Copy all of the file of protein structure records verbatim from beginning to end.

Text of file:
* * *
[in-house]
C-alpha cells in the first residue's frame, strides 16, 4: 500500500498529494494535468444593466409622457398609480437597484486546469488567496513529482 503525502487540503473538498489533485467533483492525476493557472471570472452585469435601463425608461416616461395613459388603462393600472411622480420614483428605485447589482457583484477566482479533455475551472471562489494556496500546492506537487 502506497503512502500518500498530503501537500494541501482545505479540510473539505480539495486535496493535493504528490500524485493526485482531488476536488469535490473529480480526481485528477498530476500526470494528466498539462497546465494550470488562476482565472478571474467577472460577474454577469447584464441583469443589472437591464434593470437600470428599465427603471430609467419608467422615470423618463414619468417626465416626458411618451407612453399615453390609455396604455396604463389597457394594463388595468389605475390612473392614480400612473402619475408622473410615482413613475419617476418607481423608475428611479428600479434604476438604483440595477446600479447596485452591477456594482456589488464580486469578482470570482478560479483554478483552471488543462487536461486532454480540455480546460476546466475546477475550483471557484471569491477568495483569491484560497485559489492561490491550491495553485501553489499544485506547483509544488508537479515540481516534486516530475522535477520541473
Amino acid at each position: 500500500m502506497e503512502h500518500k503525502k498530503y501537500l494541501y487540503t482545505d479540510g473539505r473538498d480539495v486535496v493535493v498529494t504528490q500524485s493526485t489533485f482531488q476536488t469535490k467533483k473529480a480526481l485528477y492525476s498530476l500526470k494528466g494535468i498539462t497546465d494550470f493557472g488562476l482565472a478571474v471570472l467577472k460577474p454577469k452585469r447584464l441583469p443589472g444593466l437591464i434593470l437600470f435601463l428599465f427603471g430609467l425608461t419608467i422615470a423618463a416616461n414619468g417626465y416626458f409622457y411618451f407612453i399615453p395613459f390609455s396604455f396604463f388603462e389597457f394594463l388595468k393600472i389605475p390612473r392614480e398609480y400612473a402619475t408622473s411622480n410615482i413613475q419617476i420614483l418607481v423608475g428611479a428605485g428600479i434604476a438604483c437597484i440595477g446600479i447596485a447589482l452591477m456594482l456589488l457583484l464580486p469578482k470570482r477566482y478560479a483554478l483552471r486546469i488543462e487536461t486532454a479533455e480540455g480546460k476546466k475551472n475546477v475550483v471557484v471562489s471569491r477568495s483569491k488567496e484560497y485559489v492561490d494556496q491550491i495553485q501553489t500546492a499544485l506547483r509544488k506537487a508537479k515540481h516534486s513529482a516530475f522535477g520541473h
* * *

[in-house]
C-alpha cells in the first residue's frame, strides 16, 4: 500500500498529494494535468444593466409622457398609480437597484486546469488567496513529482 503525502487540503473538498489533485467533483492525476493557472471570472452585469435601463425608461416616461395613459388603462393600472411622480420614483428605485447589482457583484477566482479533455475551472471562489494556496500546492506537487 502506497503512502500518500498530503501537500494541501482545505479540510473539505480539495486535496493535493504528490500524485493526485482531488476536488469535490473529480480526481485528477498530476500526470494528466498539462497546465494550470488562476482565472478571474467577472460577474454577469447584464441583469443589472437591464434593470437600470428599465427603471430609467419608467422615470423618463414619468417626465416626458411618451407612453399615453390609455396604455396604463389597457394594463388595468389605475390612473392614480400612473402619475408622473410615482413613475419617476418607481423608475428611479428600479434604476438604483440595477446600479447596485452591477456594482456589488464580486469578482470570482478560479483554478483552471488543462487536461486532454480540455480546460476546466475546477475550483471557484471569491477568495483569491484560497485559489492561490491550491495553485501553489499544485506547483509544488508537479515540481516534486516530475522535477520541473
Amino acid at each position: 500500500m502506497e503512502h500518500k503525502k498530503y501537500l494541501y487540503t482545505d479540510g473539505r473538498d480539495v486535496v493535493v498529494t504528490q500524485s493526485t489533485f482531488q476536488t469535490k467533483k473529480a480526481l485528477y492525476s498530476l500526470k494528466g494535468i498539462t497546465d494550470f493557472g488562476l482565472a478571474v471570472l467577472k460577474p454577469k452585469r447584464l441583469p443589472g444593466l437591464i434593470l437600470f435601463l428599465f427603471g430609467l425608461t419608467i422615470a423618463a416616461n414619468g417626465y416626458f409622457y411618451f407612453i399615453p395613459f390609455s396604455f396604463f388603462e389597457f394594463l388595468k393600472i389605475p390612473r392614480e398609480y400612473a402619475t408622473s411622480n410615482i413613475q419617476i420614483l418607481v423608475g428611479a428605485g428600479i434604476a438604483c437597484i440595477g446600479i447596485a447589482l452591477m456594482l456589488l457583484l464580486p469578482k470570482r477566482y478560479a483554478l483552471r486546469i488543462e487536461t486532454a479533455e480540455g480546460k476546466k475551472n475546477v475550483v471557484v471562489s471569491r477568495s483569491k488567496e484560497y485559489v492561490d494556496q491550491i495553485q501553489t500546492a499544485l506547483r509544488k506537487a508537479k515540481h516534486s513529482a516530475f522535477g520541473h